The Crisis of Antibiotic Resistance

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Whilst we are heading towards the end of a pandemic, there are far more issues to deal with regarding world health, namely the issue of antibiotic resistance. Due to the misuse and overuse of these drugs, lack of correct prescriptions and minimal developments from pharmaceutical companies, antibiotic resistance is rising at an alarmingly rapid rate. Coordinated efforts have to be made to prevent even greater burdens on the healthcare system.

How does antibiotic resistance arise? Within a bacterial population, there is genetic variation caused by mutations. A chance mutation might cause some bacteria to become resistant to an antibiotic, like Methicillin. When the population is treated with this antibiotic, the resistant bacteria do not die. A mutation may change an existing gene within the bacterial genome, causing it to give rise to a nucleotide sequence that codes for a slightly different protein that is not affected by the antibiotic being used. This means the resistant bacteria can continue to reproduce with less competition from the non-resistant bacteria, which are now dead. Therefore the genes for antibiotic resistance are passed on with a much greater frequency to the next generation. As bacteria only have one copy of each gene, a mutant gene will have an immediate effect on any bacterium possessing it. Over time, the whole population of bacteria becomes antibiotic-resistant because the antibiotic-resistant bacteria are best suited to their environment. This is Natural Selection. Some pathogenic bacteria have become resistant to penicillin as they have acquired genes that code for the production of the enzyme β-lactamase, which breaks down penicillin.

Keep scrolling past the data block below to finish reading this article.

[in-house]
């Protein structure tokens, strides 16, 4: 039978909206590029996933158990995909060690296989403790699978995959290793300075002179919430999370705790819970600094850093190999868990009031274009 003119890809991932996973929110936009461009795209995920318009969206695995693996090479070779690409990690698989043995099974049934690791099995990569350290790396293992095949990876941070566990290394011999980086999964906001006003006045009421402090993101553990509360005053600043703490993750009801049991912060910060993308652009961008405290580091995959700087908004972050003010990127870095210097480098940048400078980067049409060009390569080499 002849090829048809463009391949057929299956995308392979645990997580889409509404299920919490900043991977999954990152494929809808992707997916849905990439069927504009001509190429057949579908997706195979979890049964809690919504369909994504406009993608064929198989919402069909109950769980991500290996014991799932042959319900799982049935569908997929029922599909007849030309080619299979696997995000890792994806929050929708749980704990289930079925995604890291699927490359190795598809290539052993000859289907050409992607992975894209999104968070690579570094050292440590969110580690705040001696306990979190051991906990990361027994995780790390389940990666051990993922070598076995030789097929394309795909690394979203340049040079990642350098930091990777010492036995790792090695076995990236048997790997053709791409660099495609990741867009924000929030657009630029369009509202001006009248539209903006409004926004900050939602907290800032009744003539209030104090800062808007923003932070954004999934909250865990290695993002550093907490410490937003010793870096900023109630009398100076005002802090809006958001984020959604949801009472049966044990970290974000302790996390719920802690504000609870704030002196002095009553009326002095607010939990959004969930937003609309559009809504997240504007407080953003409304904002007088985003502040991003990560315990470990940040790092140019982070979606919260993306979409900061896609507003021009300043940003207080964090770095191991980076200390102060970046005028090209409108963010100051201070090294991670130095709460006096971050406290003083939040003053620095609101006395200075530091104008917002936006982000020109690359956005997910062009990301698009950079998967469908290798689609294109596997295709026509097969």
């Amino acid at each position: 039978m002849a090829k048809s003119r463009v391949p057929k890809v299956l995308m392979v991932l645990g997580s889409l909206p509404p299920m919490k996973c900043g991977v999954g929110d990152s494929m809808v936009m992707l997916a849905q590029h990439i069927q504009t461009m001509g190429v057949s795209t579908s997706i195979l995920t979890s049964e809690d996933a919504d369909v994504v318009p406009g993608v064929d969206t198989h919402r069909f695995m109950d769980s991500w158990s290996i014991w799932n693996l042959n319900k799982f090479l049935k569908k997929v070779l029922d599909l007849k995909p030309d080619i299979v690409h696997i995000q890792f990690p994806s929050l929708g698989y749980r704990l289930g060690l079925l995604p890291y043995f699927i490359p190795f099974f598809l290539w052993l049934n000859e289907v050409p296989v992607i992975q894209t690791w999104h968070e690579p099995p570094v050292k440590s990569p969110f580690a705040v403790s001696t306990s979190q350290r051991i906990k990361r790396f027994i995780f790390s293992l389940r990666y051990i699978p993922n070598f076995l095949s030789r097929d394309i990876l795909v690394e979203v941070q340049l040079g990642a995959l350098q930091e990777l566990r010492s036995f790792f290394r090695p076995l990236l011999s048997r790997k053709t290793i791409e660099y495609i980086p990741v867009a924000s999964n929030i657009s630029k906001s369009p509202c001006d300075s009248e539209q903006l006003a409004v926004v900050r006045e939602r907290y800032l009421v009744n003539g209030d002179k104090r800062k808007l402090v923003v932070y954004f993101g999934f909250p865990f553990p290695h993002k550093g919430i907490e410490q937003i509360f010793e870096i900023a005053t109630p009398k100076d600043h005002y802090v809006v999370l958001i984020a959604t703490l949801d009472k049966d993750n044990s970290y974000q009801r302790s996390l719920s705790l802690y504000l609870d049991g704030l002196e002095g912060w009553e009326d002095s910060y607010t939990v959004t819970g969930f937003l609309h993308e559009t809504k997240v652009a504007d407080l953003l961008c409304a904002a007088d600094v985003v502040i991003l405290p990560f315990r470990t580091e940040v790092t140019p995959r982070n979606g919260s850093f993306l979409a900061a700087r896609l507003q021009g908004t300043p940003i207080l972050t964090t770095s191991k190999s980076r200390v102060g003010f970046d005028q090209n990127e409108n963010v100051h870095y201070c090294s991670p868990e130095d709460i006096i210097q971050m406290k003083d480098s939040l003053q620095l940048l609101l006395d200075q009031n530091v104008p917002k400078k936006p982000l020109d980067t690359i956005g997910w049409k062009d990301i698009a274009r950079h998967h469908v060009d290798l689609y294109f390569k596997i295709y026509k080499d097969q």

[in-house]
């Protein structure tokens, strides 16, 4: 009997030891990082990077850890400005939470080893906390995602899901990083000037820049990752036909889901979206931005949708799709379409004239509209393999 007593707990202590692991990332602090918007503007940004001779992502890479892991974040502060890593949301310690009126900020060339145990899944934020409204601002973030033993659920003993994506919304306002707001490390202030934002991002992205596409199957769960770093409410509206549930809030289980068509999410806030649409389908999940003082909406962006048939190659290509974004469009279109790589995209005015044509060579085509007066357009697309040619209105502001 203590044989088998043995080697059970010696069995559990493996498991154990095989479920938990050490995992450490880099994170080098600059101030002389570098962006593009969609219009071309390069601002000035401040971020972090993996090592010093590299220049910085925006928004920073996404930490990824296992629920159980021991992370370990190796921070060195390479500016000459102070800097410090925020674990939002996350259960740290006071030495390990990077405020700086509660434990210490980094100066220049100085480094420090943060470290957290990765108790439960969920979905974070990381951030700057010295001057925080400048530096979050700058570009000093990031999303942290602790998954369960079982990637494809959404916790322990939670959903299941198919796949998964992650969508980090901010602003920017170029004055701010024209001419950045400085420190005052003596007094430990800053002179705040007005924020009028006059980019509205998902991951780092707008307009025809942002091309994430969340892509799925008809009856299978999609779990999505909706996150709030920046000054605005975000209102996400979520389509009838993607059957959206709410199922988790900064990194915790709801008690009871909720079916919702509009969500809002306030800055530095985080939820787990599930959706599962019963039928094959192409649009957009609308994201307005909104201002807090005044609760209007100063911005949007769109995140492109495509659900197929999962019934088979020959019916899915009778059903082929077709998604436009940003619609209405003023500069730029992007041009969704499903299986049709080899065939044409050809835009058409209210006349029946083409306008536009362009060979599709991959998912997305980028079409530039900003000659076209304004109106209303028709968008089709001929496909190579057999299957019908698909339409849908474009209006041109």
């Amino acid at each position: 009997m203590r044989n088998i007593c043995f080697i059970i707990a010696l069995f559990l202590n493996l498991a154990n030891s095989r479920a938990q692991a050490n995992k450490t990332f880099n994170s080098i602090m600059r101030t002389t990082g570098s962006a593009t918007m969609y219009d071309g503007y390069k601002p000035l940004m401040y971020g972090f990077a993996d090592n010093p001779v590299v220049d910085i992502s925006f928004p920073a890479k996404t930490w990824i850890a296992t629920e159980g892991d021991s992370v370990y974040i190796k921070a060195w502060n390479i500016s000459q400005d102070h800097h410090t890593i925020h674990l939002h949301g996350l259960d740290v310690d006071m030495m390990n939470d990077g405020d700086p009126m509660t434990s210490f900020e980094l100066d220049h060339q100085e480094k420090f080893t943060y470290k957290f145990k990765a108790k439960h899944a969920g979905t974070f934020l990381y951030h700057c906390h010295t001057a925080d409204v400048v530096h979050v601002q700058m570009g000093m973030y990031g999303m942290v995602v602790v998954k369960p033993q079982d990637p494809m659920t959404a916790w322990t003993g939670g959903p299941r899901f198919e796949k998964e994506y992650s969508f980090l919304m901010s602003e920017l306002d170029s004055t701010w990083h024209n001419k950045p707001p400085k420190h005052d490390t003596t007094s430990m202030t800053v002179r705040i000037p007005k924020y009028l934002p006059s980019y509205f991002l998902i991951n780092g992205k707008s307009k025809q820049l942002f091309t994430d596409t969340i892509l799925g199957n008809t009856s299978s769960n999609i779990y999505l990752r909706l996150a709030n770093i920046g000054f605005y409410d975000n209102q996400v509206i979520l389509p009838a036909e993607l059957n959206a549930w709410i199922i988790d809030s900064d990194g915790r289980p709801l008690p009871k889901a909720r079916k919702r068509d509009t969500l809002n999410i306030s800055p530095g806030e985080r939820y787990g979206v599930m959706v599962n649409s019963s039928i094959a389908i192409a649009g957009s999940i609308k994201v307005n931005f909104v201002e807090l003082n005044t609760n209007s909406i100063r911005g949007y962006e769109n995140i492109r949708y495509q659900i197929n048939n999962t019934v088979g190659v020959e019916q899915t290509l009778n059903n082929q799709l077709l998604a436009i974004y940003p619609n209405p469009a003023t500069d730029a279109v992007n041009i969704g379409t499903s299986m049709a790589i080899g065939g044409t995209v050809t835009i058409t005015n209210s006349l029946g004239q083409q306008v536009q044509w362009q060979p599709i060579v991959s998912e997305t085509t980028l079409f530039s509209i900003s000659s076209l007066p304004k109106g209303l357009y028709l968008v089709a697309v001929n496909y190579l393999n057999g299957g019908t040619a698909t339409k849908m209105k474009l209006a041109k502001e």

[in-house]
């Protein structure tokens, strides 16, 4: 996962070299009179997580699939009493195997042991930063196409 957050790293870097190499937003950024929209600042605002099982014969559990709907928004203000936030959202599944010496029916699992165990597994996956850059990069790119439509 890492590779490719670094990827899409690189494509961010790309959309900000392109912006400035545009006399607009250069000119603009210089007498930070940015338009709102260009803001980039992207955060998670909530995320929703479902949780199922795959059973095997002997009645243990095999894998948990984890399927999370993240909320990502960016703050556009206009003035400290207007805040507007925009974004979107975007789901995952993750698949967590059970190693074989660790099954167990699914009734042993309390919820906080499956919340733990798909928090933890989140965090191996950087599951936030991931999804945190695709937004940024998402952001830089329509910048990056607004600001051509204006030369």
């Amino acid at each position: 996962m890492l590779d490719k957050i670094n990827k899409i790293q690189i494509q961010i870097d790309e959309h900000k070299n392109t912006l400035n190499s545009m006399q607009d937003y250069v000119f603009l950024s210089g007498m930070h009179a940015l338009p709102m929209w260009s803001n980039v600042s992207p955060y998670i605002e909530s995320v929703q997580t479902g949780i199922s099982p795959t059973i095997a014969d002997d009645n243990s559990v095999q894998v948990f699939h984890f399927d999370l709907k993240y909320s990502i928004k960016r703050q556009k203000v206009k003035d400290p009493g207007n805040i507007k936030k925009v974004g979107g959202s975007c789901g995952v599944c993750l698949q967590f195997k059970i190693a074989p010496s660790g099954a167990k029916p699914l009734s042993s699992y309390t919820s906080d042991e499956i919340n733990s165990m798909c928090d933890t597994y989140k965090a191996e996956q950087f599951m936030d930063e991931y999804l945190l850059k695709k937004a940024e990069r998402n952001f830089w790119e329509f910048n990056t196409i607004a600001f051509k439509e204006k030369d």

There are two ways of spreading antibiotic resistance:

Vertical transmission – Bacteria reproduce asexually by binary fission, the DNA of the bacterial chromosome is replicated and the bacterial cell divides in two, with each daughter cell receiving a copy of the chromosome. Bacteria reproduce like this very rapidly, on average, every 20 minutes. If one bacterium contains a mutant gene that gives it antibiotic resistance, all of its descendants, millions of which can be produced in a matter of hours, will also have the antibiotic resistance.

Horizontal transmission – Plasmids, the small rings of DNA present in bacterial cells, often contain antibiotic-resistant genes. These plasmids are frequently transferred between bacteria, even from one species to another. This occurs during conjugation, when a thin tube forms between two bacteria to allow the exchange of DNA – DNA from the bacterial chromosome can also be transferred in this way. Through horizontal transmission, a bacterium containing a mutant gene that gives it antibiotic resistance could pass this gene on to other bacteria, even those from a different species. This is how Superbugs with multiple resistances have developed like MRSA.

Antibiotics have not only saved patients’ lives, they have played a pivotal role in achieving major advances in medicine and surgery. They have successfully prevented or treated infections that can occur in patients who are receiving chemotherapy treatments; who have chronic diseases such as diabetes, end-stage renal disease, or rheumatoid arthritis; or who have had complex surgeries such as organ transplants, joint replacements, or cardiac surgery.

Antibiotics have also helped to extend expected life spans by changing the outcome of bacterial infections. Although resistance to anti-MRSA agents usually occurs through bacterial mutation, there have been reports of the transfer of resistance to linezolid and glycopeptide antibiotics, some of the only antibiotics that work on MRSA, which is cause for major concern. However invasion of MRSA in the UK dropped by 31% when new hygiene measures were implemented in hospitals. It is not impossible to treat antibiotic resistance bacterial infections, however they will take longer hospital stays and the drugs used to treat these infections are far more expensive.

Coordinated efforts must be made by clinicians, governments and pharmaceutical companies to prescribe correctly and develop new drugs to combat the wave of antibiotic resistance.